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Opinion | I graduate in two weeks — a thank you to my best friend
Opinion | I graduate in two weeks — a thank you to my best friend
By Nada Abdulaziz, Staff Writer • 12:57 am

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Opinion | I graduate in two weeks — a thank you to my best friend
Opinion | I graduate in two weeks — a thank you to my best friend
By Nada Abdulaziz, Staff Writer • 12:57 am

Frick Museum’s ‘Red Dress’ tells global stories through embroidery

The+Red+Dress+sits+on+display+at+the+Frick+Arts+Museum+of+Pittsburgh+in+late+November+2023.
Kelechi Anucha | Staff Photographer
The Red Dress sits on display at the Frick Arts Museum of Pittsburgh in late November 2023.

Gallery attendees gazed upon the grandeur of the Red Dress exhibition at the Frick Art Museum of Pittsburgh in Point Breeze. The dress is the product of the collaborative embroidery of hundreds of artists around the world. Sitting at the center of the room, it invited viewers to walk around it, exploring its angles and details as a whole. 

Its red fabric elegantly flowed onto the pedestal, displaying the intricate works of embroidery. The dress’s measurements fit the average person by design, yet the dress felt larger than life. The creators of the Red Dress intended for its significance to surpass its physical form, conveying a larger global connection.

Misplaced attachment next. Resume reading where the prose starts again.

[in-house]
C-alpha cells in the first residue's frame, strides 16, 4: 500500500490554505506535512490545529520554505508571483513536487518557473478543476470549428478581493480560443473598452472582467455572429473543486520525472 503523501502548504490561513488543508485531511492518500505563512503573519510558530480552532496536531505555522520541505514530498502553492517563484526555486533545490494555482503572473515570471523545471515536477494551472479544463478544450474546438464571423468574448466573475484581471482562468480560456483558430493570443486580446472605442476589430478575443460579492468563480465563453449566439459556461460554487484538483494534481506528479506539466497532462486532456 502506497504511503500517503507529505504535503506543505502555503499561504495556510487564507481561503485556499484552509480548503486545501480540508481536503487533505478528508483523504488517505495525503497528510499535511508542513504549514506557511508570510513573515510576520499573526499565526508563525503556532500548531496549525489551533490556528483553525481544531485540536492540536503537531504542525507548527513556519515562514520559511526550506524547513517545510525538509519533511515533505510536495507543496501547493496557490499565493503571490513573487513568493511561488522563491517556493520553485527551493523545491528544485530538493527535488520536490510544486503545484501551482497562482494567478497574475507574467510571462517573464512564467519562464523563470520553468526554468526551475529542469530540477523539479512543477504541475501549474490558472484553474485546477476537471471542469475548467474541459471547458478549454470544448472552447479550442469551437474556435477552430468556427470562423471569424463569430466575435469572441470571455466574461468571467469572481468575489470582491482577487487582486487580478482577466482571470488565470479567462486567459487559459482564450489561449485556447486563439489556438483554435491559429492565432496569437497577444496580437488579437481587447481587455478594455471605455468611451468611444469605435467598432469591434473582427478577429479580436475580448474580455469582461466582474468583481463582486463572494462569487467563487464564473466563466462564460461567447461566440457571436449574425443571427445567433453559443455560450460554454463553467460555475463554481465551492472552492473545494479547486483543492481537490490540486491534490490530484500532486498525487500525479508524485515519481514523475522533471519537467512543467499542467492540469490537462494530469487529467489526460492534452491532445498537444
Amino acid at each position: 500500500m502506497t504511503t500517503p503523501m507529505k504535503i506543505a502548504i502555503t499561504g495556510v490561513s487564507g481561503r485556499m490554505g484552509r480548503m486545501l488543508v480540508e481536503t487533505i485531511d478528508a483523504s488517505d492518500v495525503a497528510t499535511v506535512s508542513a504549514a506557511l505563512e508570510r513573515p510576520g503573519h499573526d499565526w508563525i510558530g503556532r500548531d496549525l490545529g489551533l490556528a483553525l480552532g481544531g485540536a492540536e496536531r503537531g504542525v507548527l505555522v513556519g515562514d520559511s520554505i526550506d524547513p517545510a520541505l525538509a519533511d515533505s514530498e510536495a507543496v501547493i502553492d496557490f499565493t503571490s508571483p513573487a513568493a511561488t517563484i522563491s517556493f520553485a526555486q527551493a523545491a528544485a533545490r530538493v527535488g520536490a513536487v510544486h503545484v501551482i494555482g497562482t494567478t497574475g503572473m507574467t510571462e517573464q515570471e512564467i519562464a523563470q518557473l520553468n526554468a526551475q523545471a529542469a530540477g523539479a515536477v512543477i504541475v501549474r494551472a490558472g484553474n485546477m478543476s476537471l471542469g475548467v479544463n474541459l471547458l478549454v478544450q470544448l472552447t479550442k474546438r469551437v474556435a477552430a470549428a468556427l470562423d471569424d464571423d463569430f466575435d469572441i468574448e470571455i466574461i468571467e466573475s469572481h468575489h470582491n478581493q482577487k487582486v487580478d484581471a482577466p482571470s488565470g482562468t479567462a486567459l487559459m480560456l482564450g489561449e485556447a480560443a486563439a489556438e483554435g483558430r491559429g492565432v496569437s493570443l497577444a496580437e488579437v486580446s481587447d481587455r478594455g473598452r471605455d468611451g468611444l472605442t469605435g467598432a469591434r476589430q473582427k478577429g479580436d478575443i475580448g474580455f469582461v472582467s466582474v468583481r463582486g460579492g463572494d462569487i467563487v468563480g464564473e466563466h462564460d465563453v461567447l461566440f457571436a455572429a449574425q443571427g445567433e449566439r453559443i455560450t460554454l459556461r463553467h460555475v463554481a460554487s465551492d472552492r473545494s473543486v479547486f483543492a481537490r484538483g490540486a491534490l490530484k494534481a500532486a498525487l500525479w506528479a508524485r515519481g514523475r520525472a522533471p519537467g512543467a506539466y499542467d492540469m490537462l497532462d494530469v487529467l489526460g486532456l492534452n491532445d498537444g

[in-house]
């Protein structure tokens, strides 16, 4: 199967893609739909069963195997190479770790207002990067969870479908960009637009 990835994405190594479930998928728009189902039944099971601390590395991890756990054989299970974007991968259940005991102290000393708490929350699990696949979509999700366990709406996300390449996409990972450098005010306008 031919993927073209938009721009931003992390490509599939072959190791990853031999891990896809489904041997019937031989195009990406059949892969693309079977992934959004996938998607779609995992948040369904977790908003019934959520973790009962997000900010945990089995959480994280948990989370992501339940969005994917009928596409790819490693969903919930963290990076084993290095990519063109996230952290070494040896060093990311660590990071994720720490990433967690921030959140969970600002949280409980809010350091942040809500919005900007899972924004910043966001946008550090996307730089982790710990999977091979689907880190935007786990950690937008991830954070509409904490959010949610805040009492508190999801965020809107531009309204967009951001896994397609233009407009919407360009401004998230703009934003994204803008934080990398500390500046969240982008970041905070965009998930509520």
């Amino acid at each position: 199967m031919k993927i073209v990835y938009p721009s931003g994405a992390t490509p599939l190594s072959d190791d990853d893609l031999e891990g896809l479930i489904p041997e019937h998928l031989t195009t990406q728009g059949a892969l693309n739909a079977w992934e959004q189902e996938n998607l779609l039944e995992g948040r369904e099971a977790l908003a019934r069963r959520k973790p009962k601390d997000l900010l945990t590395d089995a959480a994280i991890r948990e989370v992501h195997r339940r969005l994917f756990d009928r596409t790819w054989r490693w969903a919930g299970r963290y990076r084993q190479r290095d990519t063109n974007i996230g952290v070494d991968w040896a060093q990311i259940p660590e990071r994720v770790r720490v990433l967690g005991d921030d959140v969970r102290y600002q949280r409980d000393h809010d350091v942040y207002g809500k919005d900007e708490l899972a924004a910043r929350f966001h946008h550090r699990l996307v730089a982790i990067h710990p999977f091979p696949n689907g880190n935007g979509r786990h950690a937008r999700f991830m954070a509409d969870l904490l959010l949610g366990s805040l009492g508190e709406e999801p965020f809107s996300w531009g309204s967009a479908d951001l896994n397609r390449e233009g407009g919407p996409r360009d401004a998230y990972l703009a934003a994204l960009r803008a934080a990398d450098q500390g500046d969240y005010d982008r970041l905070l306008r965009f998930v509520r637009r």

The Red Dress has journeyed through museums and galleries around the world since 2009, eventually arriving in the United States this year, including a stop in Pittsburgh. The exhibit at the Frick Museum will be on display until Jan. 28, and afterward will travel to the Fuller Craft Museum in Boston. 

Kirstie Macleod, the visionary of the project, sketched the idea of the dress on a napkin in a London cafe. It has since transformed into a collective embroidery project by women around the world, involving 380 embroiderers from 51 countries and spanning 14 years. Embroidering the dress offered a medium of expression for the artists to communicate their stories and identity. Many of the women who contributed to the project came from tragic backgrounds of war and poverty. Combining the individual embroidered pieces into a quilt-like construction, the dress symbolizes strength and unity across borders. 

One of the contributing embroiderers, Shirley Steenberg, represents her Indigenous heritage and Canadian identity through her stitching. Steenberg identifies as Inuvialuk, an Indigenous group in Canada who live along the coast of the Beaufort Sea. Her embroidery design on the dress took the shape of a medicine wheel, a symbol with a longstanding history among various Native American groups. 

Steenberg wrote in her feature on the Red Dress website that, “[The wheel] embodies the Four Directions (north, south, east and west), as well as Father Sky, Mother Earth, and Spirit Tree — all of which symbolize dimensions of health and the cycles of life.” Steenberg’s design also includes Canadian maple leaves and the words “Strong and Free,” quoted from the Canadian national anthem, to represent her country.

Another contributing artist, Ruriko Wyborn, said she represented family and Japanese culture in her design.